At only 19-years-old, Lily DeTaeye has already shared bills with The Decemberists, The Shins, Chicano Batman and more. The Des Moines-based singer/songwriter started performing in public when she was 13, her venues shifting from farmers markets and coffee shops to festivals and other venues. Now, she’s released her aptly-titled EP, The E.P., via Station 1 Records.
A four-track collection of piano-driven indie-pop that finds DeTaeye exploring heartbreak, sexual assault, victim blaming culture and more, her earnest lyrics and mature songwriting abilities are front and center, making The E.P. a strikingly honest and relatable portrayal of life at the cusp of adulthood. For Folk’s Sake caught up with DeTaeye to talk success as an artist, theatre and where she finds inspiration—on and off the stage.
How do you define success as an artist?
I know it sounds incredibly cliche, but as long as I am happy with what I am doing I would consider myself successful. Music has always been a source of happiness and comfort in my life and I am so lucky to be able to pursue it as a career. So if I can keep feeling as happy and comfortable making music as I did when I was 13 and just starting to play in front of people, I would consider that a huge success.
What do you find to be your greatest struggle when it comes to the music business?
It’s that last word. The business stuff. Before working with Station 1, all the stuff I was doing in the music scene was largely DIY. My dad and I booked all the gigs, made the business cards, took the money, all of that. Because of this, it was hard to put a price on what I do. This is my art! I make this in my bedroom! But Station 1 has really helped me with figuring out that yes, it is my art but it is also my job. And when you do a job, you deserve to be compensated for it.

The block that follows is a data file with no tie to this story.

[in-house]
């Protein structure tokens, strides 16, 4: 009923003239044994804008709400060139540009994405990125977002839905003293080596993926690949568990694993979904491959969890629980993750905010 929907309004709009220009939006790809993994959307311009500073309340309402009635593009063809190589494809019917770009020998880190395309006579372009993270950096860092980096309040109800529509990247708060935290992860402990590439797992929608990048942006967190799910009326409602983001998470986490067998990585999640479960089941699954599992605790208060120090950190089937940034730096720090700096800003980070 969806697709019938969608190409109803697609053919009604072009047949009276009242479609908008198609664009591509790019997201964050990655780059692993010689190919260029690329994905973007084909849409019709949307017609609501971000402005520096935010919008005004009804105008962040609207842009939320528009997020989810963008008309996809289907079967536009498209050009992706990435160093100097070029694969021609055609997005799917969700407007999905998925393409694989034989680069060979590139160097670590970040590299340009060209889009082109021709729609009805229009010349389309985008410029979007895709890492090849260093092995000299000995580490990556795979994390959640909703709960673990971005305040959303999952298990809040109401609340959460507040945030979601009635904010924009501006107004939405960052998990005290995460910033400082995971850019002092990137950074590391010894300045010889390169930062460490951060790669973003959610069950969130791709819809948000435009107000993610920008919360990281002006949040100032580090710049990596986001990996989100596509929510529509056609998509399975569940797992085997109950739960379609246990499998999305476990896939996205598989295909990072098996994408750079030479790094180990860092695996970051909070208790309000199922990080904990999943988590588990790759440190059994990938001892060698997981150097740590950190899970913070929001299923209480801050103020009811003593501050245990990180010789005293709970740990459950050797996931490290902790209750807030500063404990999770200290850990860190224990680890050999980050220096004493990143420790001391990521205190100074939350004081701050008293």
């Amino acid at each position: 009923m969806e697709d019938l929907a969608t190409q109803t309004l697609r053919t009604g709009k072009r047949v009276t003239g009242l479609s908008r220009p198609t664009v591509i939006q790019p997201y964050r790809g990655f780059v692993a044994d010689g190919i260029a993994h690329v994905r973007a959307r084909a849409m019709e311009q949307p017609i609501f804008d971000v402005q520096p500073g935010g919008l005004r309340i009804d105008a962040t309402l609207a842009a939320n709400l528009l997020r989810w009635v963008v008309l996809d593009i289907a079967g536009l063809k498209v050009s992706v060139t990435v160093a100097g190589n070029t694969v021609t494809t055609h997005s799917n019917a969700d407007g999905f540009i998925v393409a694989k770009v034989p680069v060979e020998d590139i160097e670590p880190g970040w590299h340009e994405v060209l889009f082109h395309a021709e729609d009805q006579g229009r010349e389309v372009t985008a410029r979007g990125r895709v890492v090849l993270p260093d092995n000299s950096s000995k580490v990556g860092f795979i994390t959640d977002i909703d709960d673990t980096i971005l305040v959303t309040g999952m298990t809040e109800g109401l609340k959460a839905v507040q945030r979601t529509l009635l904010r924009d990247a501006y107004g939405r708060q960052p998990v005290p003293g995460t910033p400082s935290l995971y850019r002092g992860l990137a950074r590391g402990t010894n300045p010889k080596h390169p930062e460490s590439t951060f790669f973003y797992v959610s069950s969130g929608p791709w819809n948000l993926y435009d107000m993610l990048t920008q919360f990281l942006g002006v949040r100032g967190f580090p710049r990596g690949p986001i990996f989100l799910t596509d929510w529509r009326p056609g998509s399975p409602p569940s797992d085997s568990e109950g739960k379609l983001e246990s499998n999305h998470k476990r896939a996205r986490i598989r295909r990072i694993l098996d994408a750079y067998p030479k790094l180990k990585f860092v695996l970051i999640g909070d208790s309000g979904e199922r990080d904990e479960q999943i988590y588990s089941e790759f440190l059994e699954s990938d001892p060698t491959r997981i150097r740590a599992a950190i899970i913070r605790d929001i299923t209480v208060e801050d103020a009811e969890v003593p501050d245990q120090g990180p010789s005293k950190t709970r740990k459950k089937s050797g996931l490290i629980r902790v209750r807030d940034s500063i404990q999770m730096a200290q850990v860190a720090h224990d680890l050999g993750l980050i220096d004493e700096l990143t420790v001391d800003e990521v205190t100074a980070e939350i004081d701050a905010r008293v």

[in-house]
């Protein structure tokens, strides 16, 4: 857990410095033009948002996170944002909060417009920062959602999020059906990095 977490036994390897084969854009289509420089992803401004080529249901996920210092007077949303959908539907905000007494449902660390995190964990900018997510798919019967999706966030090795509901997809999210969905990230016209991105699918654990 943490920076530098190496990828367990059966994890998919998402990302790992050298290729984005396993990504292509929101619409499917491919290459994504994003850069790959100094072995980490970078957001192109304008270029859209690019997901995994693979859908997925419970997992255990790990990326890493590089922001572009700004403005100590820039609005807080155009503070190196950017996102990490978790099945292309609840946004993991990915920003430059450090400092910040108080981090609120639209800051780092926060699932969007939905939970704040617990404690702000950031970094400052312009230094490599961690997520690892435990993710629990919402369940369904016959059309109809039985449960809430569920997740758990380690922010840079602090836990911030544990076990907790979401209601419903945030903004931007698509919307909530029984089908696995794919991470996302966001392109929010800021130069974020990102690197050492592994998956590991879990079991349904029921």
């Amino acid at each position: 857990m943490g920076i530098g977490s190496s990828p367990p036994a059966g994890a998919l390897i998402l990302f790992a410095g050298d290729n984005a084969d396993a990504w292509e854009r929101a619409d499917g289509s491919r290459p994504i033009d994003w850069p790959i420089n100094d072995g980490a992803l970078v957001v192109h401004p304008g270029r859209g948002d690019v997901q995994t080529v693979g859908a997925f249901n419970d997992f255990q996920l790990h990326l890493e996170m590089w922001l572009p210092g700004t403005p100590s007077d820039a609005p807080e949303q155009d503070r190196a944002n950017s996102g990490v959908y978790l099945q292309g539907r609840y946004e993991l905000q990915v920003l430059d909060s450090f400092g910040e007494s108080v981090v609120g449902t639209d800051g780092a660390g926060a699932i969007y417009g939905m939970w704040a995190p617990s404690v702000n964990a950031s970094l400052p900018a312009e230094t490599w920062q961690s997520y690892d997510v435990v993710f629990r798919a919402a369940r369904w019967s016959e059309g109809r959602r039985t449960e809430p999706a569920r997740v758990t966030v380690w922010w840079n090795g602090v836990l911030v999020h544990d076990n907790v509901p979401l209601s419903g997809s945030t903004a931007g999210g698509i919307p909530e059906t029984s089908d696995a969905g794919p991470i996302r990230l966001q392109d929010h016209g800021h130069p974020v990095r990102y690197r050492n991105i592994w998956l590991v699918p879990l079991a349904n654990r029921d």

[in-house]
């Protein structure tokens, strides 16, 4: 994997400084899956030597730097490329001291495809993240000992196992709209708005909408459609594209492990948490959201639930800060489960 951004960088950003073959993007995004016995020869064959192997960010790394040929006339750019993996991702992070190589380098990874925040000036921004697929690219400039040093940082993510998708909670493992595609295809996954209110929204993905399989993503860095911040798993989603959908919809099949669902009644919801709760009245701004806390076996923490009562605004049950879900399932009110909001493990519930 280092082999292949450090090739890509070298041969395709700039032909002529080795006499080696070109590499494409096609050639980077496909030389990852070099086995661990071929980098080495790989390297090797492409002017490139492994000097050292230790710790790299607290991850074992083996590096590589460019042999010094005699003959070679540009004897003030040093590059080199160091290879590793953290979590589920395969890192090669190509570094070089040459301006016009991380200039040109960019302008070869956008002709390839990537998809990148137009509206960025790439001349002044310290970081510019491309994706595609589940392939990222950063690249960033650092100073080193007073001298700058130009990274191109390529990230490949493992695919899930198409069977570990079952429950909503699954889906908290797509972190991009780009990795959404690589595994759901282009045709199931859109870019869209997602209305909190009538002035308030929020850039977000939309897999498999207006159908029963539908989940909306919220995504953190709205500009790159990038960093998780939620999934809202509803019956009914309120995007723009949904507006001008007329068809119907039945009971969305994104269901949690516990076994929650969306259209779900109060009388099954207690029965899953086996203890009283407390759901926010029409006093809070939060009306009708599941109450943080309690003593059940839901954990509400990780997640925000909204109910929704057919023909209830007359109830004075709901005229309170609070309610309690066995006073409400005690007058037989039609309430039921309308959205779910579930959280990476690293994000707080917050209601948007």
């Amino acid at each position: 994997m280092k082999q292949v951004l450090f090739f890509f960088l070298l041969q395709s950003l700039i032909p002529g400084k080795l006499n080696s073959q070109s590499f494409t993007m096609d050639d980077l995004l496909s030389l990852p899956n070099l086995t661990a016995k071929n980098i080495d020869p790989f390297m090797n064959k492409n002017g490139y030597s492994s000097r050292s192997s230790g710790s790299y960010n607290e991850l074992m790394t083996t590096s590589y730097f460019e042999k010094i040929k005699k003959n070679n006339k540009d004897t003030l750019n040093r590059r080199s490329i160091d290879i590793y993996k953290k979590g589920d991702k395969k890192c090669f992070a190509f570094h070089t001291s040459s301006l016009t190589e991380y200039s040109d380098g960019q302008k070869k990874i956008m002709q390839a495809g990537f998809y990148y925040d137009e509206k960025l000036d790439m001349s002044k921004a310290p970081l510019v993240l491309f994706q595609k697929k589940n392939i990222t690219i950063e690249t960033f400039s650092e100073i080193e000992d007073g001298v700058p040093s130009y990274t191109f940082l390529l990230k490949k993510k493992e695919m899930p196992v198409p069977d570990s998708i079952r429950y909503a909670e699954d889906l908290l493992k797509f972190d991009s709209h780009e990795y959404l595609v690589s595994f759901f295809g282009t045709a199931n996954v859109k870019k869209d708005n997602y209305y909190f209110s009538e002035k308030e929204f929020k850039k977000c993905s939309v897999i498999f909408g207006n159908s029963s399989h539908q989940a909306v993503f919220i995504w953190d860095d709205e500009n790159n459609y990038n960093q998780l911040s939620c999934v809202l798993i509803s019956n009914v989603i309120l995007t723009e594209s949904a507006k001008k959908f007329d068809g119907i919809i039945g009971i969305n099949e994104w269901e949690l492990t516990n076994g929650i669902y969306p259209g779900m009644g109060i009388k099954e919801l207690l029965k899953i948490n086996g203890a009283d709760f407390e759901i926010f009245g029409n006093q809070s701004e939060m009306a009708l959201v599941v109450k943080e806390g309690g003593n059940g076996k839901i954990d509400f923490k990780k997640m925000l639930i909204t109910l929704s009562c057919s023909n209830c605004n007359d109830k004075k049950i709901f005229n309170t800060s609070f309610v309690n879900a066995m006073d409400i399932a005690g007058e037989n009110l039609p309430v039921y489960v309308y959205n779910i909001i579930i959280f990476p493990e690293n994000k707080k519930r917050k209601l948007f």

If you could only play ONE of your songs for the rest of your career, which one would it be?
WHAT. Ok… The song I would pick is not actually recorded anywhere (so if you wanna hear it, ya gotta come to a show, ya know?) It’s called “Growing Pains” and I wrote it my junior year of high school about growing up and finding yourself and whatnot. But it’s a song that, despite its age, still moves me. I think we’re always growing and I don’t know that it will ever feel irrelevant to me. Also there’s a kickass harmonica solo. It was the first harmonica solo I really shredded on.
Who do you consider your greatest influences?
Missy Higgins is an Australian singer/songwriter that I’ve been listening to since I was small. Her songwriting is just incredible. We had her CD in our car and I would sit in the backseat and try to decipher her lyrics, her metaphors. I think she definitely helped me become a stronger songwriter. If you haven’t listened to her, you should. Go do yourself a favor.
Outside of music, what do you like to do that you feel contributes to the creativity that you tap into for your music?
I am a theatre kid! I do a lot of theatre stuff at the University of Iowa. On top of that, I’m a huge bookworm. I’m constantly challenging myself to write about people other than myself, so I often try to write songs inspired by books. My song “Janie” was inspired by Their Eyes Were Watching God by Zora Neale Hurston.